the villages in Southern Sudan are. Even those places that are nearest the Sudanese border with Kenya require long trekking on bone-jarring roads to reach the nearest town for supplies. One section of the road, along which bandits are particularly active, requires military escort for all vehicles.
When staff at St Bakhita School need to purchase fresh produce, for example, they drive more than 2 hours each way, often with maddening waits at the immigration and customs offices along the way, to do their shopping in the town of Lokichokkio, an outpost in northern Kenya that served for several decades during the civil war as the logistical staging area for the U.N. emergency food airlifts into Sudan. In "Loki" (as it is affectionately known), you can buy fresh eggs and bananas and canned goods and staples like cornmeal and rice and sugar and cooking oil. And you can visit the local butcher shop, pictured here. Without refrigeration, of course, it's difficult to stock up on perishables that might spoil before you get them back across the border, past the inspectors, and into Sudan. But I am living witness that it is indeed possible to juggle a flat cardboard tray of eggs while riding in a bouncing vehicle through clouds of dust en route to Narus!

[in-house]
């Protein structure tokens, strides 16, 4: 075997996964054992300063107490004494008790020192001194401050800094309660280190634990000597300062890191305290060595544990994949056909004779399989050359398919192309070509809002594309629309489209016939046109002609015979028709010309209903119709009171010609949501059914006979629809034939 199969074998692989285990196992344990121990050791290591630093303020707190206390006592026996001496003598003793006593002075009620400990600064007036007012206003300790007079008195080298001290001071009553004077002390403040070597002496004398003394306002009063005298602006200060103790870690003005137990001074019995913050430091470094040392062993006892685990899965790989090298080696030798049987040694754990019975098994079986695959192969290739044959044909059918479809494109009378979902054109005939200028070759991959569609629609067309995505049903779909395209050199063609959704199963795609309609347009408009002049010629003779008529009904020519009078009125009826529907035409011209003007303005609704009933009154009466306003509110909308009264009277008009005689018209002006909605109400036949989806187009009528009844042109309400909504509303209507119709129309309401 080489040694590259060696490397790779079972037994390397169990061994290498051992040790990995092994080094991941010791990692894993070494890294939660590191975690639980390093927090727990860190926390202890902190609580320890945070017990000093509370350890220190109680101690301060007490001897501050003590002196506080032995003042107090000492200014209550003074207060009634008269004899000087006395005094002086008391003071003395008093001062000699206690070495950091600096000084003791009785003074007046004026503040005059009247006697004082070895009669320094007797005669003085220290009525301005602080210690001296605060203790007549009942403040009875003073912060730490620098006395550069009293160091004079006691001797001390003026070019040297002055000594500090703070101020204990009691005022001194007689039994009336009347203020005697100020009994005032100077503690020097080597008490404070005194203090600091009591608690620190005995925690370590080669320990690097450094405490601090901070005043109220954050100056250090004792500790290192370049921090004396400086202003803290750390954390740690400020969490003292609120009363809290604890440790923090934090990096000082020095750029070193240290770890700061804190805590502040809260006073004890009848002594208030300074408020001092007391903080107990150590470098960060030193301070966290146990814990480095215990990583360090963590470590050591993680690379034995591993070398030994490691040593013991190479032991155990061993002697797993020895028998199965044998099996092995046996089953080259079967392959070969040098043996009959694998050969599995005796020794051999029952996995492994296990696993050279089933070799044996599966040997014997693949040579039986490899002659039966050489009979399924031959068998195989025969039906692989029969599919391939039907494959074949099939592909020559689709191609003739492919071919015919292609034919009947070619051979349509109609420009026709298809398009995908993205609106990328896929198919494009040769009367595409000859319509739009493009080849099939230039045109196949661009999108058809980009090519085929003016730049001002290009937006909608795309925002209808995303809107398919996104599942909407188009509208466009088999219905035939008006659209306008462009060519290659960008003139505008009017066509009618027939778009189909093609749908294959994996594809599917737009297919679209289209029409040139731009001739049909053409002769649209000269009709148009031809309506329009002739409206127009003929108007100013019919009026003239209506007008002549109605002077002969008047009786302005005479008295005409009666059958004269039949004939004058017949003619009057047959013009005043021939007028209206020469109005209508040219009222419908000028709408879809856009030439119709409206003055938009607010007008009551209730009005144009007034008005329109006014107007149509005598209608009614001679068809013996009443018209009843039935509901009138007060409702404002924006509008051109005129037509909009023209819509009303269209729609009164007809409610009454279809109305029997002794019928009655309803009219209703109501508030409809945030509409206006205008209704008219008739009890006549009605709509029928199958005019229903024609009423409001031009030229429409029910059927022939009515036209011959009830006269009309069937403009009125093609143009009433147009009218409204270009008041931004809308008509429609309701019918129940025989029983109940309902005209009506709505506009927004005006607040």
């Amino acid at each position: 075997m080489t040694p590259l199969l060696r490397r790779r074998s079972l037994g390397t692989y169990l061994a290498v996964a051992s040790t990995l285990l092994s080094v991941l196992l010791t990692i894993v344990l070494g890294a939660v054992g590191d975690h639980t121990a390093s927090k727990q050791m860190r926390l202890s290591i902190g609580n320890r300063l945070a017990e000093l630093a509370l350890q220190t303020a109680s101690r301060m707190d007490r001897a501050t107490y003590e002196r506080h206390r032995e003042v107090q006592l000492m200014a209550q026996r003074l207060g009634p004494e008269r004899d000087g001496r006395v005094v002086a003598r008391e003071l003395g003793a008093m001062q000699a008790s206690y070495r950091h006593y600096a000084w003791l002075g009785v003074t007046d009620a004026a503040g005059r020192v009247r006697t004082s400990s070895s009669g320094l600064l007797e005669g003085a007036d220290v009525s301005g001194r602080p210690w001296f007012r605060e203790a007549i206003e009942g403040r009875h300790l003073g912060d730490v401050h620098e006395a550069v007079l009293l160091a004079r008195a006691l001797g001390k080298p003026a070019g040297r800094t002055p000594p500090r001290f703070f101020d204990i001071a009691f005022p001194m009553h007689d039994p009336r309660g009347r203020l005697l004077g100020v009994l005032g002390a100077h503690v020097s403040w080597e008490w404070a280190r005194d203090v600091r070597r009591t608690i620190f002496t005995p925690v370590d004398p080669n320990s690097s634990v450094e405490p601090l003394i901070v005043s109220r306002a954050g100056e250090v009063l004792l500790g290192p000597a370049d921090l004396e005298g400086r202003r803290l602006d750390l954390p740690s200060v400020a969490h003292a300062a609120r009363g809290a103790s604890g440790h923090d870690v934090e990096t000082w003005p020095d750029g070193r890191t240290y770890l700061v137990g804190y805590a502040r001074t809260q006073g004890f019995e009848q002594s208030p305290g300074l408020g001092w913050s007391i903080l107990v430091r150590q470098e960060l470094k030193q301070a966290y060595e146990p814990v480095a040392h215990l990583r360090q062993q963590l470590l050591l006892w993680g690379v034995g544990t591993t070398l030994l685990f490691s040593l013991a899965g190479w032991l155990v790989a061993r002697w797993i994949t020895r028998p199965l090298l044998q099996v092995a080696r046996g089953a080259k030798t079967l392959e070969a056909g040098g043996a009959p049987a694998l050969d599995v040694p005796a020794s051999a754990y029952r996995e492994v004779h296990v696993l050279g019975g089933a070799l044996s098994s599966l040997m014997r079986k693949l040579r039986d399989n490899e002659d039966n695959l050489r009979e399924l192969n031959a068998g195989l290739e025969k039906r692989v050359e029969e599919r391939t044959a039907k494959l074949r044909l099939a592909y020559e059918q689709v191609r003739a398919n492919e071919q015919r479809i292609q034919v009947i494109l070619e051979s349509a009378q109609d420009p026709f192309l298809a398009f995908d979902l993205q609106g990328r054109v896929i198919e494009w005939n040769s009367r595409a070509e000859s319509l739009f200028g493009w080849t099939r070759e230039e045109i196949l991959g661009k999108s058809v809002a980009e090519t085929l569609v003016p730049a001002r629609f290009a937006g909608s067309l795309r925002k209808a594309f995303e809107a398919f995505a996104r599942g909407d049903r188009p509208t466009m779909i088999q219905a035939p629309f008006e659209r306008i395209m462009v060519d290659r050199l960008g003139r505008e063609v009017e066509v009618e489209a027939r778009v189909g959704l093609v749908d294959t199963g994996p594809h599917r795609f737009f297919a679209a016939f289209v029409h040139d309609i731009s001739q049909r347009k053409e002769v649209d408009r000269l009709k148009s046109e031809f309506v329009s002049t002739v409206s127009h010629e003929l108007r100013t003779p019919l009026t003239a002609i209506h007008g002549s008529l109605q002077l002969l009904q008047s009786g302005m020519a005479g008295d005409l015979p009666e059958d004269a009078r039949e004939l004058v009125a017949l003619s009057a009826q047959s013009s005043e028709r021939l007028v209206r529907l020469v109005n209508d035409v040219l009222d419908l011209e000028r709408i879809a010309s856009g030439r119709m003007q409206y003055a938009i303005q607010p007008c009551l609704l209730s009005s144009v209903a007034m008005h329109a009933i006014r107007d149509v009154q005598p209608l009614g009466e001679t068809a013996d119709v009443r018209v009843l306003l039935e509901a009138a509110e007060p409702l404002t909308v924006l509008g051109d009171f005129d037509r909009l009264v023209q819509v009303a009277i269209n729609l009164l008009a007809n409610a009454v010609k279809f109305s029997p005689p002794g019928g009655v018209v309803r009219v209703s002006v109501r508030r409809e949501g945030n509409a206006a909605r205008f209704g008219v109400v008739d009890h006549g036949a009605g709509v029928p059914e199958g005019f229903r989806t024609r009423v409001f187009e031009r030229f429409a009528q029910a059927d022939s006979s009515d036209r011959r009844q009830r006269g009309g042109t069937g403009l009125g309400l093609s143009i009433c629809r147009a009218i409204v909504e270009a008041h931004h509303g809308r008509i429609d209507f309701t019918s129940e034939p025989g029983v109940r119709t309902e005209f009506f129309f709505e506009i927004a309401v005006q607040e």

Think of the staff and girls of St Bakhita School the next time you stop by your local supermarket or convenience store.